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Lissa Monk

on 29 September 2015

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Transcript of Culture

National culture

What is culture?
Culture theories
Organizational culture
Changing societies

the distinctive values and norms which distinguish one nation from another
National culture
Most states contain multiple cultural and national identities
Can lead to social tensions between majority and minority groups
Subcultures distinguish minority groups
Discrimination against minority groups has a long history
Low-context culture – clear and direct communication
High-context culture – communication relies heavily on relationships and behaviour
Majority and minority languages exist in most states, due to colonization (where indigenous cultures already existed) and immigration
How religion impacts on business life
Religious practices
e.g. Daily prayers
Clothing requirement
Religious festivals and celebrations
Religious requirements regarding food and drinks
Religious law
restrictions on business transactions
Restrictions on busines trading due to religious observations
e.g. at certain times or in certain places
Culture is a body of learned behaviour, a collection of beliefs, habits and traditions, shared by a group of people and successfully learned by people who enter society (Mead)
Culture and Difference
differences between countries
differences within countries
e.g North/South divide
Differences between the sexes
Differences between generations
Globalisation and Culture
Companies cannot succeed without an understanding of:
the culture within which they wish to operate
the nature/culture of the companies with which they are dealing
The way(s) in which those cultures affect the business environments
Law (e.g. Employment and Business law
High and Low Context Cultures
Cultural Theories
Information is part of the person
The message is less important than the relationship between the communicators
Agreements based on trust
High context
Low context
Information is independent of the person, expertise in handling it is ‘all’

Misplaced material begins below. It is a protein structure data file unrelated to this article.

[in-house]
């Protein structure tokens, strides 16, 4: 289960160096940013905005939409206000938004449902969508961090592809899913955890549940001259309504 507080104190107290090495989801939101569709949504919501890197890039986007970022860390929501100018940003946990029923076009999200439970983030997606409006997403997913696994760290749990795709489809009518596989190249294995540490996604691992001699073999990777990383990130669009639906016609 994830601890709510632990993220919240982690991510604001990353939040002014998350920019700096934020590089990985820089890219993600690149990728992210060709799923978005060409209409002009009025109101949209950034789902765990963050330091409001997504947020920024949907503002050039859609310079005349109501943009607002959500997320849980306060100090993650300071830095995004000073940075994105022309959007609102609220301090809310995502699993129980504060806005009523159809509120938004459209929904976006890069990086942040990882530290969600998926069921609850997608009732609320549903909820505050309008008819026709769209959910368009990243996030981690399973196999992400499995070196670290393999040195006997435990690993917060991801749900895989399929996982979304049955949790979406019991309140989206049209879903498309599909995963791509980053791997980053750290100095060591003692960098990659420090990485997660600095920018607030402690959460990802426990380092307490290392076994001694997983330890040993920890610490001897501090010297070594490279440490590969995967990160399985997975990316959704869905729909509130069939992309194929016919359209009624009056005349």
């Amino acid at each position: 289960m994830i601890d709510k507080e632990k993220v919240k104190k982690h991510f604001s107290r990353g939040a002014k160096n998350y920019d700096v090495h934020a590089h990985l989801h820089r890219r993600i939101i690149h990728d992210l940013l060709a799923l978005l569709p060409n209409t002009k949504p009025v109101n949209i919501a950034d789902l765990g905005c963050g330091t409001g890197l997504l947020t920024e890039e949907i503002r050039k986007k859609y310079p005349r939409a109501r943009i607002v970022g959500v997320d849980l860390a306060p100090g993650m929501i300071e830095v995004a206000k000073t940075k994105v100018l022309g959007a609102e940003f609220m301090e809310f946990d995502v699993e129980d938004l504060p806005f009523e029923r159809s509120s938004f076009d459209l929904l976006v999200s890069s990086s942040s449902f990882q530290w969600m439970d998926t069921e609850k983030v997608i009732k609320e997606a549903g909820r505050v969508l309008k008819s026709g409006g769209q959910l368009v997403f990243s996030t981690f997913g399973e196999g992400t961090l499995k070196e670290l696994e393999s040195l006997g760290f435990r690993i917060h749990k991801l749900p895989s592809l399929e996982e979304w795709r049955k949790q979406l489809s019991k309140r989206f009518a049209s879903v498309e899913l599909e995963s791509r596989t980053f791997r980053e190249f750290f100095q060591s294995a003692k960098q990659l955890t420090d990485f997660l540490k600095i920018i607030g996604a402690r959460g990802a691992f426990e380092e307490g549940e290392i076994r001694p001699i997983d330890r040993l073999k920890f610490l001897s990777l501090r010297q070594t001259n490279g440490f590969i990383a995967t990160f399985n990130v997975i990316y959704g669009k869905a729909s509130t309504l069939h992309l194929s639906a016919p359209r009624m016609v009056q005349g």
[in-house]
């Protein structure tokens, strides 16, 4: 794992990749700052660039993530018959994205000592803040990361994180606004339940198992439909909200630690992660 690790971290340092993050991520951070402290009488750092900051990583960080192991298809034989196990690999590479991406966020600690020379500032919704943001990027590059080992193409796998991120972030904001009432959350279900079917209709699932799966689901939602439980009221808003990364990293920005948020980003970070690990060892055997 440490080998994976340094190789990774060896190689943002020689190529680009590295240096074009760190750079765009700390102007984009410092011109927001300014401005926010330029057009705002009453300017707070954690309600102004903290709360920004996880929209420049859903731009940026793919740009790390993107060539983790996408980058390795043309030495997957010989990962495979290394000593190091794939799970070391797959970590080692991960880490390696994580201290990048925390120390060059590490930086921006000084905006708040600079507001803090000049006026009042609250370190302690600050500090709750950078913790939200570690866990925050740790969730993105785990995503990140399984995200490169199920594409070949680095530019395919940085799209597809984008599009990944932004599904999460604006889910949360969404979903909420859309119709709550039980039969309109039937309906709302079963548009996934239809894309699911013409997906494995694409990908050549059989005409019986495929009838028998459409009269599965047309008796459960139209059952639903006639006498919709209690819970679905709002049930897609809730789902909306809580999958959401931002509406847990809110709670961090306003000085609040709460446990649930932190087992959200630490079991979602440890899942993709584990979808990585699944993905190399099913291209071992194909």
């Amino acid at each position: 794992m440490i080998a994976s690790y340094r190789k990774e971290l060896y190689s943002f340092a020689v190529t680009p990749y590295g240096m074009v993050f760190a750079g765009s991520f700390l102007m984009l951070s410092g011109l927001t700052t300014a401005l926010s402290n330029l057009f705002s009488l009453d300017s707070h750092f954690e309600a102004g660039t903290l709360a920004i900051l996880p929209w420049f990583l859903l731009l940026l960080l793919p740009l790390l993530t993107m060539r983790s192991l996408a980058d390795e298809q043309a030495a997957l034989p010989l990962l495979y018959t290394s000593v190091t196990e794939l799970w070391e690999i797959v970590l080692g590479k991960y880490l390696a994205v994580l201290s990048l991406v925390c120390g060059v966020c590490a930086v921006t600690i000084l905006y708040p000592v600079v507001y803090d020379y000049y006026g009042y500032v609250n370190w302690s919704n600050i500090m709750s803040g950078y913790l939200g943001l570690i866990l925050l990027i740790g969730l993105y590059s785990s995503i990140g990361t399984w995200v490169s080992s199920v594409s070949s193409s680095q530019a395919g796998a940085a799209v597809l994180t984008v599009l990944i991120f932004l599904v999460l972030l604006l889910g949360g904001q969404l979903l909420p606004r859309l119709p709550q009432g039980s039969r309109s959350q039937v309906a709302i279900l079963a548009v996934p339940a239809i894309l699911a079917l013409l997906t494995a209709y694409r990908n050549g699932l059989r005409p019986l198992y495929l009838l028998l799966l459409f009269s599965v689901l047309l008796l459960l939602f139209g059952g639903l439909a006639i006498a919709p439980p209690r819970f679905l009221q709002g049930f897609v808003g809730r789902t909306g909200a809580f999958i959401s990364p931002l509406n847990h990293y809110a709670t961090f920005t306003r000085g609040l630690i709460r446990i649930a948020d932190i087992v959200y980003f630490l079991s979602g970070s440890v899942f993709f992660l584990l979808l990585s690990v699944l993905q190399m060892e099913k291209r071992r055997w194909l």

The relationship is of little importance
Agreements are legally binding
(Far East countries)
complexity (and potential irritation) of inter-national, inter-cultural business dealings
Time-precious v time-relaxed approaches
Friendship v impersonal approaches
potential for misunderstanding
Friendship, gift-based approach
Misinterpretation/accusation of bribery
the West
Long/Short-term Orientation
(France, Mexico and Hong Kong):
Society broadly accepts unequal distribution of power on the basis of physical, economic, intellectual and/or social characteristics
Employee dependence on employers
Titles and status are important
High Power distance
(Germany, Scandinavia):
Society aims to reduce inequalities through, for e.g. proportionate taxation for redistribution of wealth
Employee independence of employer
Titles and status are nothing without appropriate behaviour
Low Power distance
(USA, UK):
Preference for looking after self and family
Belief in ‘freedom’
Instrumental associations with others
Loose social networks
(The East, India, Mexico)
Wider, group-based concern
Sense of belongingness
Unitary perspective (both work and in society)
(USA, Hong Kong, Thailand):
Willing to make speedy decisions
Willingness to ‘run’ with new ideas
Relaxed attitude to rules
Uncertainty/risk acceptance
(Argentina, Switz-erland, Japan)
Anxious about the future
Resistant to different/new ideas
Threatened by ambiguity
Uncertainty/risk avoidance
USA, Japan, Germany):
Displaying a need to achieve/for success
Overt assertiveness (Macho-management)
Need to display material indicators of success
Belief in distinct gender roles
(Scandinavia, The Netherlands):
Emphasis placed on the quality of life
Caring for others
Sex and gender equality
(South-East Asia, Brazil):
Valuing perseverance
Prepared for investment
Adaptable to change